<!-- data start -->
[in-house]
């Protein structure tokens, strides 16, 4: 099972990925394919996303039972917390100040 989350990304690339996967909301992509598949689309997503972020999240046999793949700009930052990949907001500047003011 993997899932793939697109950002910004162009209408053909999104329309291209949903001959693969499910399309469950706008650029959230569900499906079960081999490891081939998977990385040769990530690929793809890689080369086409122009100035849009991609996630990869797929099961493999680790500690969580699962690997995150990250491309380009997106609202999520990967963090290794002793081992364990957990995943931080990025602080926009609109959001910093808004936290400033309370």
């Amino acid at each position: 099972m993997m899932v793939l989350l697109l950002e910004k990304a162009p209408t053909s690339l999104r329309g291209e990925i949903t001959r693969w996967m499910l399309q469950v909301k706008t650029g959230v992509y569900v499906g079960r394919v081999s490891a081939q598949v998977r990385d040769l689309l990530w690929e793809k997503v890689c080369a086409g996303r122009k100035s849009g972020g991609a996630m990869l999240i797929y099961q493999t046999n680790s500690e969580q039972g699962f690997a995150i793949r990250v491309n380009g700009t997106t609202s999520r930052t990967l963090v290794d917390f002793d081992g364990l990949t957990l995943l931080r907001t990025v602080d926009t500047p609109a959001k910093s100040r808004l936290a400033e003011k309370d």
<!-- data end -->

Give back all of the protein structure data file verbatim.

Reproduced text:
[in-house]
């Protein structure tokens, strides 16, 4: 099972990925394919996303039972917390100040 989350990304690339996967909301992509598949689309997503972020999240046999793949700009930052990949907001500047003011 993997899932793939697109950002910004162009209408053909999104329309291209949903001959693969499910399309469950706008650029959230569900499906079960081999490891081939998977990385040769990530690929793809890689080369086409122009100035849009991609996630990869797929099961493999680790500690969580699962690997995150990250491309380009997106609202999520990967963090290794002793081992364990957990995943931080990025602080926009609109959001910093808004936290400033309370």
């Amino acid at each position: 099972m993997m899932v793939l989350l697109l950002e910004k990304a162009p209408t053909s690339l999104r329309g291209e990925i949903t001959r693969w996967m499910l399309q469950v909301k706008t650029g959230v992509y569900v499906g079960r394919v081999s490891a081939q598949v998977r990385d040769l689309l990530w690929e793809k997503v890689c080369a086409g996303r122009k100035s849009g972020g991609a996630m990869l999240i797929y099961q493999t046999n680790s500690e969580q039972g699962f690997a995150i793949r990250v491309n380009g700009t997106t609202s999520r930052t990967l963090v290794d917390f002793d081992g364990l990949t957990l995943l931080r907001t990025v602080d926009t500047p609109a959001k910093s100040r808004l936290a400033e003011k309370d």